I had been planning on going for the AZOREAN-TYPE YELLOW-LEGGED GULL at the Stewartby gull roost, but news in the afternoon of it in fields adjacent to the new by-pass had me venturing out earlier. I spent the next few hours alongside Robin Edwards trying to find it. After some time looking for where to park up a small group of gulls were located, which later joined a larger flock nearby. RE and I picked out a dark hooded gull, which unlike any other LBBG was indeed just one of these. We moved onto the roost site and there alongside 14 other birders, along with the finder Steve Blain, we duly started scanning. As the light began to disappear fast and the seemingly last flock of large gulls flew in, one of the birders called up the gull, and with all eyes fixing on it Steve shouted up next to me 'that was it', a particularly large individual with a very distinctive hood, with good views and through Steve's scope too, thanks for that, I left with the last glimmer of light left.
It has been so long since I was able to get out and do some bird photography, but I finally got the chance and headed off to Grafham water. There were 2 Grey Phalarope and a Sabine's Gull, both of which I needed some images of. I headed off early and immediately stumbled, for a few years whenever visiting here I arrived for 7am as the car parks opened, but now (except for the main car park miles away) a new sign greeted me with the opening time of 9am.
Bloody great I thought, what plonker changed this, this sort of organising does not help the photographer or birdwatcher wanting to get there before the bird or birds may depart, its the same with some reserves not allowing access until its too late, I shake my head in disbelief at the dumb stupidity of some people/places. Anyhow not to be put off I noticed a car pulled up on a verge totally off the road and with space for me to slot in behind, and being close to the dam end it was not long before I was viewing the first Grey Phalarope.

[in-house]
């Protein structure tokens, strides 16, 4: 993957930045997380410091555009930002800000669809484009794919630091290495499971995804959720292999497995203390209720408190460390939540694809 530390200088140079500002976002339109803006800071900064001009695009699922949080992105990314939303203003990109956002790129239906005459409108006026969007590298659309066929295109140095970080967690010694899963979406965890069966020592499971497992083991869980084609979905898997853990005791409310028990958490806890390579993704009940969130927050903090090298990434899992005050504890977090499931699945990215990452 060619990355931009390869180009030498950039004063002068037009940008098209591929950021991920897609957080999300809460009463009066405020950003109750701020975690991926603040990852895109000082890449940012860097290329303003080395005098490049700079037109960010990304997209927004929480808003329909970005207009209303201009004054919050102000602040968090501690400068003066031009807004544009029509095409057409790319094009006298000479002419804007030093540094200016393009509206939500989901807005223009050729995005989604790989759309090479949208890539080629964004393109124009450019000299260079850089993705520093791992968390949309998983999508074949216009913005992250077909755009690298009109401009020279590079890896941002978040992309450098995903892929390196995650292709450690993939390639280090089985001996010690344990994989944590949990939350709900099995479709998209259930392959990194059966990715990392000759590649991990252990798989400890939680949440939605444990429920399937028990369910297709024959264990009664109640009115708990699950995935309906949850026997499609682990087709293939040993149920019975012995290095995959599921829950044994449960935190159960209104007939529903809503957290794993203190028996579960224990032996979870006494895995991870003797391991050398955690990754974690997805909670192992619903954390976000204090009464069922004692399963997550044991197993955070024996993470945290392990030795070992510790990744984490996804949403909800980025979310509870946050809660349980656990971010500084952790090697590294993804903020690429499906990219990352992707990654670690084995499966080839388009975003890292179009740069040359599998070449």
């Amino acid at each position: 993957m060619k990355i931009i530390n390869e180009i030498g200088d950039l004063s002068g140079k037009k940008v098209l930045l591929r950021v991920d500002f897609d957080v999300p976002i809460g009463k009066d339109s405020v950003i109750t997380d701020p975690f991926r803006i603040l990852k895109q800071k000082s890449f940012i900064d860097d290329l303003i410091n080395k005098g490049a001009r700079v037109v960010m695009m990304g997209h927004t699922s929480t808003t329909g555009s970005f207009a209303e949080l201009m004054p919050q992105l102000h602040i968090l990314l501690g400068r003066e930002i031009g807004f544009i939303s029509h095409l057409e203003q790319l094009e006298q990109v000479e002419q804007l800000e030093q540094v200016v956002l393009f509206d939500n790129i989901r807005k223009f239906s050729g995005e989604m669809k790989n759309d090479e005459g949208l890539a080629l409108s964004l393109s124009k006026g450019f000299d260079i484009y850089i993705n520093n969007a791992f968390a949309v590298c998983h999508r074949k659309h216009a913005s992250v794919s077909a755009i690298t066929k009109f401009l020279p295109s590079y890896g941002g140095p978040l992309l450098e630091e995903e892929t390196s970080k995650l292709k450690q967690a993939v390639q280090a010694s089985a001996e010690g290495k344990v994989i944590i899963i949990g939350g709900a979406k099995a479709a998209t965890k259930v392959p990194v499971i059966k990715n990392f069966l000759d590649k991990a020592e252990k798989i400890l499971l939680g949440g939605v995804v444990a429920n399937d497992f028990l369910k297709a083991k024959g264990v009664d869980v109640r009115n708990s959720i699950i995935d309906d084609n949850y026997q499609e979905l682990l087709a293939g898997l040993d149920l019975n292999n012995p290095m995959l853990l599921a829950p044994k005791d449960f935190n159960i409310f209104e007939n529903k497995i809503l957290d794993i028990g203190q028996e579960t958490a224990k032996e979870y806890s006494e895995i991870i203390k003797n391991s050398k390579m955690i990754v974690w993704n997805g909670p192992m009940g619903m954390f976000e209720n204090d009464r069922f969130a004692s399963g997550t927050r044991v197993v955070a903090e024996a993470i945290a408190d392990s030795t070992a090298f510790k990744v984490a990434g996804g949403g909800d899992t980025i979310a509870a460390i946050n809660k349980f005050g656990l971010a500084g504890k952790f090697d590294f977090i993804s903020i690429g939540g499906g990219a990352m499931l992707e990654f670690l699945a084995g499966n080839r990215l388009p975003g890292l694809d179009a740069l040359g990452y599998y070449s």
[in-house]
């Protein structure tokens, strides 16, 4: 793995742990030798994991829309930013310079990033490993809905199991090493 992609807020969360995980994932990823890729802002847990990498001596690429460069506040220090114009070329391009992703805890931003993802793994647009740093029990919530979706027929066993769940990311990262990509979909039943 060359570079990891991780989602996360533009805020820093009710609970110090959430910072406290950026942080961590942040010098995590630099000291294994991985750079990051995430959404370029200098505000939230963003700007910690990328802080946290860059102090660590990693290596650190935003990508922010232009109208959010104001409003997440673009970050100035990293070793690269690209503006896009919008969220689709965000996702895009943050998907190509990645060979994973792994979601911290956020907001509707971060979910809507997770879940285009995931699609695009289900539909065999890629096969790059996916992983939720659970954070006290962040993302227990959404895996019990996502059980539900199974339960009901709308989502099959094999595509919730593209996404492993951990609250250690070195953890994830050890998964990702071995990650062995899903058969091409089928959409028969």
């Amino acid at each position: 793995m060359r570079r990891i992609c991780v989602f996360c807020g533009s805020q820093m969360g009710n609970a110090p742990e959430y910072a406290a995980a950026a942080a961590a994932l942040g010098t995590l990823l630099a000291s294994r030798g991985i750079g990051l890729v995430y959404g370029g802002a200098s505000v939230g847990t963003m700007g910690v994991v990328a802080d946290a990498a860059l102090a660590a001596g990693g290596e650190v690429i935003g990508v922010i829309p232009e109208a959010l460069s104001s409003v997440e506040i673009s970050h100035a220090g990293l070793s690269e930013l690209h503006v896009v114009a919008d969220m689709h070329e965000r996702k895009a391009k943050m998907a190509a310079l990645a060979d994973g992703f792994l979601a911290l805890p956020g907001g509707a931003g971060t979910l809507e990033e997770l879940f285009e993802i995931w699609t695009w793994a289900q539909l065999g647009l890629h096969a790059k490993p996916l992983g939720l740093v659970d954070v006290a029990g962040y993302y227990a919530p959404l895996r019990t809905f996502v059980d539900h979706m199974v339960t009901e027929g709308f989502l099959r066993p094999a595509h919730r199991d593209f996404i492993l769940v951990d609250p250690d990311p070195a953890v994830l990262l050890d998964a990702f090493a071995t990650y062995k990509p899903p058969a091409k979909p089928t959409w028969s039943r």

The weather was good and the water was nice and calm, lovely birds, the phalaropes, and so small too. Then as that bird flew further out the Sabine's was not far along the waters edge. Busily feeding along the waterline it was not perturbed in the slightest, walking under the fishermens rods as they stood on the waters edge, unbelievable. And so for the next couple of hours I happily snapped away at both gull and phalaropes getting some more than welcome images. It was a good feeling to be out again and luckily for me the birds had remained, the previous days reports also added "only view from the path and not the waters edge", theres always some prat that risks the chance of ruining it for others and sadly theres more of them turning up these days, but luckily for them not this day.